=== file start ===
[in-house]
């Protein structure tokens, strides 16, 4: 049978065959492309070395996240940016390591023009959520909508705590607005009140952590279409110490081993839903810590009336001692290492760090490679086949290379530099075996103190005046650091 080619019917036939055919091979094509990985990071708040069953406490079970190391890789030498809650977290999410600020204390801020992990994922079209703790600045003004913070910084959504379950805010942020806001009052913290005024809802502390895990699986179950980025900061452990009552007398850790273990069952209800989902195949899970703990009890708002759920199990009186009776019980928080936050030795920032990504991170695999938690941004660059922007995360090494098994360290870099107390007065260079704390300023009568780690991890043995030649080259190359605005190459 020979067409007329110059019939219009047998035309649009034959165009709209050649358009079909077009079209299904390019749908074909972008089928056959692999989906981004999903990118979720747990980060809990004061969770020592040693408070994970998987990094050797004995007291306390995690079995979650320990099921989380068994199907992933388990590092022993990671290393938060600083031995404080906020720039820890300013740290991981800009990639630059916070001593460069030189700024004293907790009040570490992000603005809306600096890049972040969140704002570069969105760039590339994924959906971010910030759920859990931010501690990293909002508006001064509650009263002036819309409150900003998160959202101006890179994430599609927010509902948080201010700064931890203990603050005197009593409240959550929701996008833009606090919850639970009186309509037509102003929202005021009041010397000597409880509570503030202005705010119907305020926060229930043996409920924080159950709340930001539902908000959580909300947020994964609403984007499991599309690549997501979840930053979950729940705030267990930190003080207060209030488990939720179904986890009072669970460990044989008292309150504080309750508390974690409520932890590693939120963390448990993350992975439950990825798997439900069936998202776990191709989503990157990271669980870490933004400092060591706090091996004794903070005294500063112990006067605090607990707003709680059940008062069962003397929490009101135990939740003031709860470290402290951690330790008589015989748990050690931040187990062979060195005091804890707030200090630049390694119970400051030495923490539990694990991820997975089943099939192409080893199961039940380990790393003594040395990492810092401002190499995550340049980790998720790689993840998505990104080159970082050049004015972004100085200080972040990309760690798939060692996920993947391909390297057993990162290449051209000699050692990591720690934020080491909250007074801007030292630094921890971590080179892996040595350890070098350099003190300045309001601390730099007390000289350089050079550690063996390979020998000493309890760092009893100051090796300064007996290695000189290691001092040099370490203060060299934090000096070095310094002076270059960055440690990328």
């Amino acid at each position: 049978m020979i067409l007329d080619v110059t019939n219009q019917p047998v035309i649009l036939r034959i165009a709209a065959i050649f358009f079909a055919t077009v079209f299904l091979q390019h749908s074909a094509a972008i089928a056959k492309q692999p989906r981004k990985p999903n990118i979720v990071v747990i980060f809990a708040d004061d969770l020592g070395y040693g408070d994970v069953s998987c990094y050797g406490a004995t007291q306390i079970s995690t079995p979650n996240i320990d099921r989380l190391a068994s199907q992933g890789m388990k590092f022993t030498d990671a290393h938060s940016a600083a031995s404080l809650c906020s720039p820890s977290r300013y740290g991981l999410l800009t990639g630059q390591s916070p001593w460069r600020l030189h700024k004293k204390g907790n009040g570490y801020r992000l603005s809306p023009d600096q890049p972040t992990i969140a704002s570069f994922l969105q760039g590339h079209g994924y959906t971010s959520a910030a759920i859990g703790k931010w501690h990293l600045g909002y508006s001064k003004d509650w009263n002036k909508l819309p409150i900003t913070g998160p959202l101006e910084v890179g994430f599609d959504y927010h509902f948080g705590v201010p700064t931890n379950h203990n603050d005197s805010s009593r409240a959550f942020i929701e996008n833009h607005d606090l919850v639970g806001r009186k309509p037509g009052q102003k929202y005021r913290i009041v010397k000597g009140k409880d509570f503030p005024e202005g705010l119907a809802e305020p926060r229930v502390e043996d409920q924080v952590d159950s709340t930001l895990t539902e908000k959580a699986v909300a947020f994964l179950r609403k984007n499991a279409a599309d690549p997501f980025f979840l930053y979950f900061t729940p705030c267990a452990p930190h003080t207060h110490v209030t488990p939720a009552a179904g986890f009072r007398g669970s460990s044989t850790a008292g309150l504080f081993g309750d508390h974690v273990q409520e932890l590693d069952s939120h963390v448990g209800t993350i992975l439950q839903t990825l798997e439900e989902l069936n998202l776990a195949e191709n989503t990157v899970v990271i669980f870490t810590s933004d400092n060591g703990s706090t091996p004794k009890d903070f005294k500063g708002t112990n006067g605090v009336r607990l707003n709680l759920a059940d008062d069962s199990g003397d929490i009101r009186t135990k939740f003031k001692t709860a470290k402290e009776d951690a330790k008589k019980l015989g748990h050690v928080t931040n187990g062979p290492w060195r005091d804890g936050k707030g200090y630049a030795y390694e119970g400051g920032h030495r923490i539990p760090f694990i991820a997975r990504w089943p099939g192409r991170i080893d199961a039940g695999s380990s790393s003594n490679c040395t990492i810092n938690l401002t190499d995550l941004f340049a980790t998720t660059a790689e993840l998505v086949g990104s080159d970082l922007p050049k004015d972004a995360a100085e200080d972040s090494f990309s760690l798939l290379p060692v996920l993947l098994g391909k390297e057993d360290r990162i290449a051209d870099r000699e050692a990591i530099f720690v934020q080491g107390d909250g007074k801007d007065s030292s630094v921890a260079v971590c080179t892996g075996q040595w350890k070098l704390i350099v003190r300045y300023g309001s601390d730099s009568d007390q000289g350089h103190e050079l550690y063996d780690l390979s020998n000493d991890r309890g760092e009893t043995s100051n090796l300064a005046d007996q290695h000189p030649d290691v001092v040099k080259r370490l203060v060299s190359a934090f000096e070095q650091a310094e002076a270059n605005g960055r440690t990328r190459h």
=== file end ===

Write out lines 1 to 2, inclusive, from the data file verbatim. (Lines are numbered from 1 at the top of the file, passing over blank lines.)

[in-house]
């Protein structure tokens, strides 16, 4: 049978065959492309070395996240940016390591023009959520909508705590607005009140952590279409110490081993839903810590009336001692290492760090490679086949290379530099075996103190005046650091 080619019917036939055919091979094509990985990071708040069953406490079970190391890789030498809650977290999410600020204390801020992990994922079209703790600045003004913070910084959504379950805010942020806001009052913290005024809802502390895990699986179950980025900061452990009552007398850790273990069952209800989902195949899970703990009890708002759920199990009186009776019980928080936050030795920032990504991170695999938690941004660059922007995360090494098994360290870099107390007065260079704390300023009568780690991890043995030649080259190359605005190459 020979067409007329110059019939219009047998035309649009034959165009709209050649358009079909077009079209299904390019749908074909972008089928056959692999989906981004999903990118979720747990980060809990004061969770020592040693408070994970998987990094050797004995007291306390995690079995979650320990099921989380068994199907992933388990590092022993990671290393938060600083031995404080906020720039820890300013740290991981800009990639630059916070001593460069030189700024004293907790009040570490992000603005809306600096890049972040969140704002570069969105760039590339994924959906971010910030759920859990931010501690990293909002508006001064509650009263002036819309409150900003998160959202101006890179994430599609927010509902948080201010700064931890203990603050005197009593409240959550929701996008833009606090919850639970009186309509037509102003929202005021009041010397000597409880509570503030202005705010119907305020926060229930043996409920924080159950709340930001539902908000959580909300947020994964609403984007499991599309690549997501979840930053979950729940705030267990930190003080207060209030488990939720179904986890009072669970460990044989008292309150504080309750508390974690409520932890590693939120963390448990993350992975439950990825798997439900069936998202776990191709989503990157990271669980870490933004400092060591706090091996004794903070005294500063112990006067605090607990707003709680059940008062069962003397929490009101135990939740003031709860470290402290951690330790008589015989748990050690931040187990062979060195005091804890707030200090630049390694119970400051030495923490539990694990991820997975089943099939192409080893199961039940380990790393003594040395990492810092401002190499995550340049980790998720790689993840998505990104080159970082050049004015972004100085200080972040990309760690798939060692996920993947391909390297057993990162290449051209000699050692990591720690934020080491909250007074801007030292630094921890971590080179892996040595350890070098350099003190300045309001601390730099007390000289350089050079550690063996390979020998000493309890760092009893100051090796300064007996290695000189290691001092040099370490203060060299934090000096070095310094002076270059960055440690990328």